Offer multiple channels through which they can get in touch and ask questions. Leverage live chat on your website. Offer email and telephone contact information so leads can reach you in those ways.

Offer online appointment scheduling so that leads can schedule time with you at their convenience rather than having to go back and forth numerous times to find a time that fits everyone’s schedule.

And always monitor your social media feeds closely so you can respond to any questions posted there. The best way to do that is through the use of social monitoring and listening tools.

If leads are interested and have a question but can’t reach anyone to answer that question, they will quickly look elsewhere.

7. Social media ads

Social media ads are one of the best and cheapest ways to get your brand and offerings in front of new leads.

You can target who your ads are displayed to in a very detailed way based on leads’ specific demographics.

Always be sure to include visuals in your social media ads and use engaging language and messaging to spark leads’ attention.

If your social media ad is executed properly, the return on your investment will pay dividends. Leads who may have been slightly interested will click your ads and provide you with their information in exchange for what your ad offers.

Pro tip: If you engage in social media advertising, be sure what you are offering delivers real, unique value—value that is worth exchanging personal information for. Otherwise, it will quickly be ignored.

8. Social media contests and offers

Once leads are engaged or at least familiar with your brand, it’s likely that they will start to follow you on social media. That can be a golden opportunity for lead nurturing. You already have their attention (assuming your social media presence is engaging). And you can leverage that to increase their interest in your brand.

A great way to do that is to hold social media contests or provide special offers. Contests—such as asking followers to submit their best idea for how to solve X, Y, or Z—gets people involved. This is because humans, in general, love competition. Offer a prize for the winner and plan a series of posts around the contest, its progress, deadlines, and then announce the winners.

Or, you can offer special, one-time offers for the first 100 or so people to click your post and complete a survey or form of some kind. By using lead generating web forms, you can gain additional information about known leads and capture new information about unknown leads.

Plus, it’s great engagement, which is what you need in order to move leads through the pipeline towards conversion. It’s one of many great lead nurturing examples.

9. Targeted communications

Today, with so much personal data about each lead stored in your CRM database, you can use that data to segment and target groups of leads with similar characteristics. In this way, you can send them messages and content that is much more relevant to their industry and demographic.

If you have a sale on outdoor pool furniture, you might not want to send a nurturing email about that to your leads in Alaska and Maine. But your leads in Florida and Texas certainly want to hear about it.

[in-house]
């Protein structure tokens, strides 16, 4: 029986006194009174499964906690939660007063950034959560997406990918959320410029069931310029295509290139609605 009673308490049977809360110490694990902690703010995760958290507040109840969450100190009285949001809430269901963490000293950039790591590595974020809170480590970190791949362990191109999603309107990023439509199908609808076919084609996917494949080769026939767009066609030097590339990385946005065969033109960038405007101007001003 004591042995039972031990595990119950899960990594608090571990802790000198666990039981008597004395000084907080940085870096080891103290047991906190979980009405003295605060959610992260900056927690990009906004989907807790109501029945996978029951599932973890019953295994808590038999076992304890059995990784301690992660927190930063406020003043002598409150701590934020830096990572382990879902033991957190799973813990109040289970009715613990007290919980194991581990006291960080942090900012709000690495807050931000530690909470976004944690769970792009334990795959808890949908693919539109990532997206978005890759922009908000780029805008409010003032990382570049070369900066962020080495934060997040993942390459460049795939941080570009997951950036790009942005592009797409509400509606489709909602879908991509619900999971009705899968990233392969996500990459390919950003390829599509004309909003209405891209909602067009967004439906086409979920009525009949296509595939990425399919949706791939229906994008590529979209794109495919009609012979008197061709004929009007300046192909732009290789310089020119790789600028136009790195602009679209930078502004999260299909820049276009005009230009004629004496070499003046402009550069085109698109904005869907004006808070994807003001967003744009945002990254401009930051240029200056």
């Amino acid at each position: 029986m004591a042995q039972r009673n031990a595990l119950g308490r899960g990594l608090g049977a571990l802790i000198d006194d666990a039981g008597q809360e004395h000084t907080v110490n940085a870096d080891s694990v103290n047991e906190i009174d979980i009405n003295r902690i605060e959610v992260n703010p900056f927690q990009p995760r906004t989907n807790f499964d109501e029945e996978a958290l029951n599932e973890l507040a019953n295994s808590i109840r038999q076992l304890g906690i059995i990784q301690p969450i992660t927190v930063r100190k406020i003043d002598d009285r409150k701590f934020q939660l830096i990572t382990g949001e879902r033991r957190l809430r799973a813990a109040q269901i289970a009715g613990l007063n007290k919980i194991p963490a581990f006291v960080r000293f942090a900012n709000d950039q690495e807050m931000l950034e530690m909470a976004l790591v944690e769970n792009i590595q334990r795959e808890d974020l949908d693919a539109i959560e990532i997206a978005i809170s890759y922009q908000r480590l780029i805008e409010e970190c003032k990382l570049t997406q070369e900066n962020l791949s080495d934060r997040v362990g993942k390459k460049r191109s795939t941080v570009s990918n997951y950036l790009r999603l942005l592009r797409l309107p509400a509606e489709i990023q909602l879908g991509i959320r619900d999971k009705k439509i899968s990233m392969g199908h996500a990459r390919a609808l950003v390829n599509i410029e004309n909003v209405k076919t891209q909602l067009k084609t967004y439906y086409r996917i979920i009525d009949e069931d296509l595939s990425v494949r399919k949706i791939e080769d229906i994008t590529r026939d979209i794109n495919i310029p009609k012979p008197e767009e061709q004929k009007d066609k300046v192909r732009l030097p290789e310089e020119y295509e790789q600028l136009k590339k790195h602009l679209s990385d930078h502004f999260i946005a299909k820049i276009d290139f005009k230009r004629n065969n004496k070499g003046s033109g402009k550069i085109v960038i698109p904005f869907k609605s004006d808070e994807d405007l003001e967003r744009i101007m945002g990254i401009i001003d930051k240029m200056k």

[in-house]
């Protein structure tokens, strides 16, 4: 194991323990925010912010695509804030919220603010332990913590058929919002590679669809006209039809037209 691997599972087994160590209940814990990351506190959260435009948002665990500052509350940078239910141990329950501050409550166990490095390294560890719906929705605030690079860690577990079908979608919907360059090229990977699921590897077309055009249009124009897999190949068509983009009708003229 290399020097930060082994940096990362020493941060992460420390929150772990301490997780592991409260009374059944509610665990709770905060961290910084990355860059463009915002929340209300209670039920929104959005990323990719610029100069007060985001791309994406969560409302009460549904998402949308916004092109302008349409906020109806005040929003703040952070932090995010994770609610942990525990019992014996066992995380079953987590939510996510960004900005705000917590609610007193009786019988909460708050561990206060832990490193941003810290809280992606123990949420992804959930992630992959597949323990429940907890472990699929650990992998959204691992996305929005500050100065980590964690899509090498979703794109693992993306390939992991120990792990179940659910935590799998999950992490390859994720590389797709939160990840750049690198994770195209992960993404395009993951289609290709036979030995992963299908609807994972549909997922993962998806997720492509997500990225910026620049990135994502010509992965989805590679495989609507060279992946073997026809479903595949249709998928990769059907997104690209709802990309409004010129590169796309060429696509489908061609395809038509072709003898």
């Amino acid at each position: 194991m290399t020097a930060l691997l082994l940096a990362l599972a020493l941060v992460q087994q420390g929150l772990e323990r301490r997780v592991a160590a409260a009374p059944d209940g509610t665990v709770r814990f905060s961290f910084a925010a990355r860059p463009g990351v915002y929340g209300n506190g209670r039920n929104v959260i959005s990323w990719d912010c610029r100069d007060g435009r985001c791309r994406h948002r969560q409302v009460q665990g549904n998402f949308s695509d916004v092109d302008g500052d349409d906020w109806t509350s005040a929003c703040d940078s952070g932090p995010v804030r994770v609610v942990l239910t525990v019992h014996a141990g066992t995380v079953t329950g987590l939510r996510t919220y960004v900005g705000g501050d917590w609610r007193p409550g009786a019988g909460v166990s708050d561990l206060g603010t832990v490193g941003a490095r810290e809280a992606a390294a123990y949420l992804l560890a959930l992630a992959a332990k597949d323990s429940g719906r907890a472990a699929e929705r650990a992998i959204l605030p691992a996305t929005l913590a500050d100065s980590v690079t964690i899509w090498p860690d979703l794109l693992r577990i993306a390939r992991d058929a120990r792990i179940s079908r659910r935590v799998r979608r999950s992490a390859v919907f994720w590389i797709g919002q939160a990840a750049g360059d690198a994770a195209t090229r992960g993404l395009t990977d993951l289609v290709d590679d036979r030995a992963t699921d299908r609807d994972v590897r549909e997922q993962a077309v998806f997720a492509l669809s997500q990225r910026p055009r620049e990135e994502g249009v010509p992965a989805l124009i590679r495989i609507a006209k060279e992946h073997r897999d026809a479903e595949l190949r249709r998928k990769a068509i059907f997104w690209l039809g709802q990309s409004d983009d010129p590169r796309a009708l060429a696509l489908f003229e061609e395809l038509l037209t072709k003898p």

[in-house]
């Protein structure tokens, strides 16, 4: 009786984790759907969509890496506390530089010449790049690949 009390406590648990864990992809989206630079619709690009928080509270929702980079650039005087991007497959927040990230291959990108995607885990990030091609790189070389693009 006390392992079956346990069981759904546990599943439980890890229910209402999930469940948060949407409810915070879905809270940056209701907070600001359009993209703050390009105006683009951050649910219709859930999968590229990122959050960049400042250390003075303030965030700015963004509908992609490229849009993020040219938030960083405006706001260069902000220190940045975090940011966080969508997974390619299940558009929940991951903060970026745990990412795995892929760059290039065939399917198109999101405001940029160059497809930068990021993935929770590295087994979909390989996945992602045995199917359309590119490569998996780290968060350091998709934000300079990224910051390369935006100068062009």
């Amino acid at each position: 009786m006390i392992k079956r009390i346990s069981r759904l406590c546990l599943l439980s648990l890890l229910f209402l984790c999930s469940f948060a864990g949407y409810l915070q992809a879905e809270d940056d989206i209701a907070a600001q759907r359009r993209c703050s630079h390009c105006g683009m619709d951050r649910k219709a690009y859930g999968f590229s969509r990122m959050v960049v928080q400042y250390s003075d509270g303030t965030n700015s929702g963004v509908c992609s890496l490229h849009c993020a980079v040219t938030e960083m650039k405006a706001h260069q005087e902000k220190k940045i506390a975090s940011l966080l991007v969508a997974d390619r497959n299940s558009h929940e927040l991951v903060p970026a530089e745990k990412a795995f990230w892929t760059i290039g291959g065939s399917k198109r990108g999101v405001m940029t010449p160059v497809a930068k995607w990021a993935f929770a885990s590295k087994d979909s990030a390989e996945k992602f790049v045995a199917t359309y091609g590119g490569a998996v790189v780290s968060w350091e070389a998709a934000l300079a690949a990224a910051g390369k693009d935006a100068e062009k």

Use the data in your CRM to target your messages to your audience’s demographics and needs, and you’ll increase engagement as well as conversions, which will drive up revenue and increase company growth.

10. Engaging landing pages

When you send an email as part of a lead nurturing campaign or publish a lead nurturing post on social media, the goal is to motivate the viewer to take action. This is normally in the form of a clickable call-to-action (CTA)—a button or other link that leads them to a landing page where they can receive an offer of yours.

If your email or post is engaging and leads click through to your landing page, half of the work is done. However, once they arrive, your landing page needs to engage and inspire them to take the next step, which could be completing a form, watching a video, etc.

If your landing page is boring or confusing, leads will close your page and move on with their day. That’s why you need highly-engaging landing pages to keep leads’ attention once they arrive by clicking your email or post.

There are many elements of a strong, engaging landing page. There are also many pitfalls you may encounter along the way that can leave your landing page boring and uninspiring. The lucky thing is that with the help of marketing automation, creating an engaging landing page is easy if you follow best practices.

Not sure how to proceed? Read our recent article on how to build a landing page that converts leads. Once you get the basics down, check out this article about 30 killer landing page examples that can provide you with inspiration and ideas to implement on your own pages.

Conclusion

Nurturing leads isn’t as complicated as it seems. You simply need to ask yourself: What would I need at this point to engage with this brand based on what I already know about them?

Always keep that tip in mind and follow the best practices above, and you’ll see your lead nurturing efforts start to take off. Continue to follow emerging trends about lead nurturing and you’ll continue to rise and never look back.

Do you have any lead nurturing tips you’d like to share with our readers? Post them in the comments section below!

Try Agile CRM for FREE!
FREE for 10 Users. No credit card required.

Gabriel Swain

Gabriel has nearly a decade of content and digital marketing experience in the software and technology space. He also has over 13 years of professional writing experience—both in the nonprofit and corporate spaces. His goal is to help small and growing businesses maintain insight into emerging trends and best practices, provide a stellar customer experience, and remain highly competitive in their respective industries.

No Comments

Leave a Comment

Tell us what you think. To comment, please fill in the required fields marked with an asterisk (*). Your email address will not be published.


This site uses Akismet to reduce spam. Learn how your comment data is processed.